Tears and prayers as Vietnam village mourns cousins killed in UK truck tragedy
They wailed and clutched white roses, praying for their dead -- families of two cousins who were among 39 Vietnamese found in a truck in Britain held emotional homecomings for the young men Wednesday.
Relatives have waited weeks for their bodies to come home, after they were discovered lifeless in a refrigerated container in Essex, east of London, last month.
Hoang Van Tiep, 18, and his 33-year-old cousin Nguyen Van Hung were among 39 people found in the truck, a tragedy that has paralysed communities with grief across central Vietnam, where most of the victims came from.
On Wednesday, 16 canvas-covered coffins finally arrived in Hanoi, unloaded off a flight from London in the early hours before being rushed to their hometowns in ambulances.
The coffins carried a grim warning message for their minders: "Human remains, handle with care".
In a tucked-away corner of Dien Chau district in central Nghe An province, hundreds of relatives, friends and villagers gathered to greet the bodies of the two cousins.
The men boarded the ill-fated truck together, sending their final messages to family on October 21, two days before their bodies were discovered.
Huge crowds of mourning villagers mobbed a pair of ambulances carrying the bodies Wednesday, some relatives jostling to get the caskets out to carry them to their ancestral homes.
Priests stood nearby and prayed, as black-clad relatives wailed.
"It's so sad. Two funerals for two young men, just a few steps away from each other," said neighbour Thu Nga, carrying a white rose, a common funerary flower in Vietnam.
"They were good men, they just wanted to earn money for the family. So unlucky," she told AFP.
- 'Our children' -
The two men had hoped to find good jobs in Britain.
They paid brokers thousands of dollars for a spot on the truck, and boarded with nothing more than the clothes on their backs and a bit of cash tucked in their wallets.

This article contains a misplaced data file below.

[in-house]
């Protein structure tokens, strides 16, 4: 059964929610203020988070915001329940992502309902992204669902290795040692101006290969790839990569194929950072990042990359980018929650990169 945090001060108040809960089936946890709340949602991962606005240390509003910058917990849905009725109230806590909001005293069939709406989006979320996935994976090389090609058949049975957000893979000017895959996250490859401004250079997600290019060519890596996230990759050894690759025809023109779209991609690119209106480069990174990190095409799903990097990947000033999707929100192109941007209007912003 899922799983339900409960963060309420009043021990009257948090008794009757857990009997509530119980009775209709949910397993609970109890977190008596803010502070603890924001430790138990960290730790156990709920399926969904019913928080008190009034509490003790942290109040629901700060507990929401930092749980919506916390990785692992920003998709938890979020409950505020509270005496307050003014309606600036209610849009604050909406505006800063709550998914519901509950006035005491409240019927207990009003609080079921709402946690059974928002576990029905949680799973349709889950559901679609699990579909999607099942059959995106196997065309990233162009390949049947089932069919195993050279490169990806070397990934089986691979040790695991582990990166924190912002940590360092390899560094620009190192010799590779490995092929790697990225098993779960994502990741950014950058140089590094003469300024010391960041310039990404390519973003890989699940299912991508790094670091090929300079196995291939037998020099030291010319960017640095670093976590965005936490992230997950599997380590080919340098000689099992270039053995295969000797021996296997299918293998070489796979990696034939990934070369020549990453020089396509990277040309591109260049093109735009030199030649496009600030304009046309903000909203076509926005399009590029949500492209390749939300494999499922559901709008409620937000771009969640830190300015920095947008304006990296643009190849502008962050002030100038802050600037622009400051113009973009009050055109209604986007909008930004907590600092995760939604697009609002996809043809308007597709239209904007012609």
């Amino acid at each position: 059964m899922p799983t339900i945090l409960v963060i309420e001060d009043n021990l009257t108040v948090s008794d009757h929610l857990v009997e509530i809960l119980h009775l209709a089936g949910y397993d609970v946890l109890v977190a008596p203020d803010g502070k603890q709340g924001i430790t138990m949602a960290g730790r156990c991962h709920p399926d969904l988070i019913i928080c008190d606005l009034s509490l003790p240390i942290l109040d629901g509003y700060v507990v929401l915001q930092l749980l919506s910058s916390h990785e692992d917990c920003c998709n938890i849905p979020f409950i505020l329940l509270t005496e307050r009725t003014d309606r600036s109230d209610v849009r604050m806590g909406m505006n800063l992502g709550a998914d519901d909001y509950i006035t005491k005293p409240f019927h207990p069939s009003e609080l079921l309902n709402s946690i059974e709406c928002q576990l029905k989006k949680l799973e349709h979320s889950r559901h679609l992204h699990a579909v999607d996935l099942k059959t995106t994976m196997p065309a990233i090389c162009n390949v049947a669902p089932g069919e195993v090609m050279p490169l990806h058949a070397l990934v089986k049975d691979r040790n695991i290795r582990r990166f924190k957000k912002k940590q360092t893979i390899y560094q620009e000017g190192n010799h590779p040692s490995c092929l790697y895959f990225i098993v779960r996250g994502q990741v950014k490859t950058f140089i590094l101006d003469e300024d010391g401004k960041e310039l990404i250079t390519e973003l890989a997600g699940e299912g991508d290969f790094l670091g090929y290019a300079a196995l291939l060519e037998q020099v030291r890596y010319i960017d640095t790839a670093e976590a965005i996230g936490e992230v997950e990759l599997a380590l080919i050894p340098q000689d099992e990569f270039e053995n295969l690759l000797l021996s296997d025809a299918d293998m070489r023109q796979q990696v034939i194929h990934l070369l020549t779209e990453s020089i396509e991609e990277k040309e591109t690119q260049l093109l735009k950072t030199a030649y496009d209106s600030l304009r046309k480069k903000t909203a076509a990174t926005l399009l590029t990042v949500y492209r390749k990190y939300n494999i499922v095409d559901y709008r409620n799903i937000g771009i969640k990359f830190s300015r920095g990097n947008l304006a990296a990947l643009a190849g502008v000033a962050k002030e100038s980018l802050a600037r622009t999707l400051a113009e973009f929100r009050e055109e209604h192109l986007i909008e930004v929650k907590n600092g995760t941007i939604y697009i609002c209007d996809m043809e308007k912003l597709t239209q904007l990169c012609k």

"No one expected him to return home like this," said one of their relatives, refusing to be named.
Their small town has been in mourning since the news emerged that Tiep and Hung were among the victims.
Ahead of their grim homecoming, members of the local Trung Song church hung a purple banner on the main drag in a sign of support for the grief-stricken community.
"From the family of Trung Song parish, condolences to our two children," the banner read.
Later, crowds piled into Hiep's home where his casket lay before a picture of the young man wearing a tie and with a warm smile on his face.
Floral funeral wreaths lined the entrance to the home, where villagers gathered to sing hymns. Many wore white headbands in line with Vietnam funeral customs.
It was bittersweet for some -- bereaved but relieved to finally have Hung back on home soil.
"After some time in pain, more than one month since we lost him... it's great that he is finally here," said priest Nguyen Van Nien, standing at the home.
"Death is painful for the living... but (Hung and Tiep) would be so happy to be received by so many villagers today," he added.
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